PLUNDER OF THE SUN
(director: John Farrow; screenwriters: based on the novel by David Dodge/Jonathan Latimer; cinematographer: Jack Draper; editor: Harry Marker; music: Antonio Díaz Conde; cast: Glenn Ford (Al Colby), Diana Lynn (Julie Barnes), Patricia Medina (Anna Luz), Francis L. Sullivan (Thomas Berrien), Sean McClory (Jefferson), Eduardo Noriega (Raúl Cornejo), Julio Villarreal (Ubaldo Navarro), Charles Rooner (Capt. Bergman), Douglas Dumbrille (Carter, U.S. Consulate official); Runtime: 81; MPAA Rating: NR; producers: Robert Fellows/John Wayne; Warner Bros.; 1953)
“Has its moments in the sun but fails to be convincing.”
Reviewed by Dennis Schwartz
Produced by John Wayne’s Batjac company, this escapist thriller has its moments in the sun but fails to be convincing. The plot seems as if it were lifted from in part both John Huston’s The Treasure of Sierra Madre and The Maltese Falcon. It’s about a hunt by unscrupulous fortune hunters for a lost Aztec treasure. It’s adapted by writer Jonathan Latimer from a novel by David Dodge and directed by Mia’s dad John Farrow (“Botany Bay”/”Back from Eternity”). What kept me tuned into the b/w film were the gorgeous exotic location shots of an ancient civilization in Mexico. What kept me tuned out was the lack of suspense, the plodding nature of the treasure hunt and the uninteresting characterizations.
The story is told in flashback as frazzled American tourist Al Colby (Glenn Ford), a rugged insurance investigator from San Francisco, tells Mr. Carter, an employee of the U.S. consulate, his adventurous story that could possibly land him in the clinker. It began one week earlier in Havana, Cuba, when Colby was flat broke and was lured while in a bar by the attractive but untrustworthy Mexican honey Anna Luz (Patricia Medina) to meet wheelchair-bound invalid Thomas Berrien (Francis L. Sullivan), a shady antiquities collector, who offers him a thousand dollars to smuggle a tiny packet into Mexico by boat (and seems to be playing the Sydney Greenstreet role but without the same effect). They agree that Colby’s to meet him at the Hotel San Felipe in Oaxaca, Mexico, to turn over the packet. Berrien and his nurse Anna are also on the same freighter, but the villainous cripple has a suspicious heart attack and succumbs. Colby realizes that this courier job will not be a cake walk when his room is given the once over. Also aboard are the treacherous Jefferson (Sean McClory), a disbarred archaeologist who does a Peter Lorre imitation with a heavy brogue. This shifty character claims to be a coffee broker, but Berrien warns Colby he’s out to steal the mysterious packet–which turns out to be exactly right. There’s also young American heiress Julie Barnes (Diana Lynn), a lush and a tramp (in this film she can pass for one of the better characters), traveling with boyfriend law student Raúl Cornejo (Eduardo Noriega), who is returning home from his studies in the States. The blonde temptress makes it plain she has the hots for Colby; he makes it plain he can’t stand her.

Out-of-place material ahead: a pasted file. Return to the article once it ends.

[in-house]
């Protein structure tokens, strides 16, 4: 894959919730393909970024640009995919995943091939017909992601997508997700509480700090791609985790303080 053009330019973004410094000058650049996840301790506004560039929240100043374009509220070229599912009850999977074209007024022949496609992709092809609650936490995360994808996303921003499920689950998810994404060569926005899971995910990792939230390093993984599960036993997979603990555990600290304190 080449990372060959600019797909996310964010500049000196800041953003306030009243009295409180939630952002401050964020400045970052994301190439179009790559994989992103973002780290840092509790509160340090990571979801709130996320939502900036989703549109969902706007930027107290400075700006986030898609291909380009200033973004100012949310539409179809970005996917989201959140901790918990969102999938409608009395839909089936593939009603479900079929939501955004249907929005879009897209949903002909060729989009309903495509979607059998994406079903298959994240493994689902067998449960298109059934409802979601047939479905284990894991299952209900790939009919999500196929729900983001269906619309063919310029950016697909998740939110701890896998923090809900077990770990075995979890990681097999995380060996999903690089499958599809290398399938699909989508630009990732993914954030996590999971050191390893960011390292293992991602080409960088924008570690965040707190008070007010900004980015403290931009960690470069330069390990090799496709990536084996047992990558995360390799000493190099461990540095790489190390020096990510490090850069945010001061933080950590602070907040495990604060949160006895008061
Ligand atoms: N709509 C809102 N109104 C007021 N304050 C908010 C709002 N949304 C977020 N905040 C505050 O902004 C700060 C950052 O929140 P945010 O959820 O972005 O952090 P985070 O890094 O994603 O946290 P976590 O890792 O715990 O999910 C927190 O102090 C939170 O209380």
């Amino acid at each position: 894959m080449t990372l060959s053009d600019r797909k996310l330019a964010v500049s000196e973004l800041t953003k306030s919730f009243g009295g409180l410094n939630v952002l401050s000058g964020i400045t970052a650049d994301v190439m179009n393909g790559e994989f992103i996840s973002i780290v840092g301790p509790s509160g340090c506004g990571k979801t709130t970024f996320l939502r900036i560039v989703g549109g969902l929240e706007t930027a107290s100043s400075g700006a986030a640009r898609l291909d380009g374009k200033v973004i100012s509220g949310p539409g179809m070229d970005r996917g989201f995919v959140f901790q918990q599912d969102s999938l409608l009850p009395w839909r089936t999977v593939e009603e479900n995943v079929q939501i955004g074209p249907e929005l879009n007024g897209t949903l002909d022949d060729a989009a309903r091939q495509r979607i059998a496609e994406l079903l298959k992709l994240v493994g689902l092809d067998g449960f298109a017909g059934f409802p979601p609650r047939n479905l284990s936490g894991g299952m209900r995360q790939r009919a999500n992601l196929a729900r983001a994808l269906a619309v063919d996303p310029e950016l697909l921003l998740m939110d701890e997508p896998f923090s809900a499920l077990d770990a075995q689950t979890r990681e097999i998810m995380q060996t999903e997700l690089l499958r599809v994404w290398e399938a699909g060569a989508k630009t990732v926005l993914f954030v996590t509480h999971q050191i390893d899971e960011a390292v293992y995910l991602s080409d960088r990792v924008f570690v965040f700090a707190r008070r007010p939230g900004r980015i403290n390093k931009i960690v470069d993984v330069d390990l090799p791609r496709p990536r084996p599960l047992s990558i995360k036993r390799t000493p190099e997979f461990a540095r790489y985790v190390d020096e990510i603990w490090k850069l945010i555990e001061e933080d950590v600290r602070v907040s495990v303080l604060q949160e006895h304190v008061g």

In Oaxaca, Colby unwraps the packet and discovers it contains a three-page parchment, written in a mixture of Spanish and Zapotec, and a carved jade. Colby takes it to a museum curator to translate and is informed that it might be a manuscript dating back some 350 years that the natives hid from the Spanish conquerors and that only Berrien and Navarro (Julio Villarreal) are able to translate. Through some trickery Colby, who seems no better than the other greedy characters, gets Navarro to translate only individual words as he cuts up the copies and makes a master list which only he can put back together. When the parchment is adequately deciphered Colby stealthily visits the site of the 1500 B.C. ruins of Monte Alban, where the treasure is buried (a cache of gold, silver and jade baubles worth in the millions). But the villains go after Colby and he nearly dies fighting them off, and in the end changes his mind about keeping the Zapotecan treasure and turns it over to Mexico’s national museum for a $25,000 reward. He collects as the flashback ends and is ordered to leave Oaxaca immediately. Upon boarding the plane, Anna surprises Colby by sitting next to him and they make plans to return to Cuba to find the remaining nine manuscript pages (thankfully it led to no sequels). The crass materialistic motives of our so-called hero, Colby, made it difficult to give one darn about him (and, for that matter, the movie).
REVIEWED ON 6/10/2006 GRADE: C+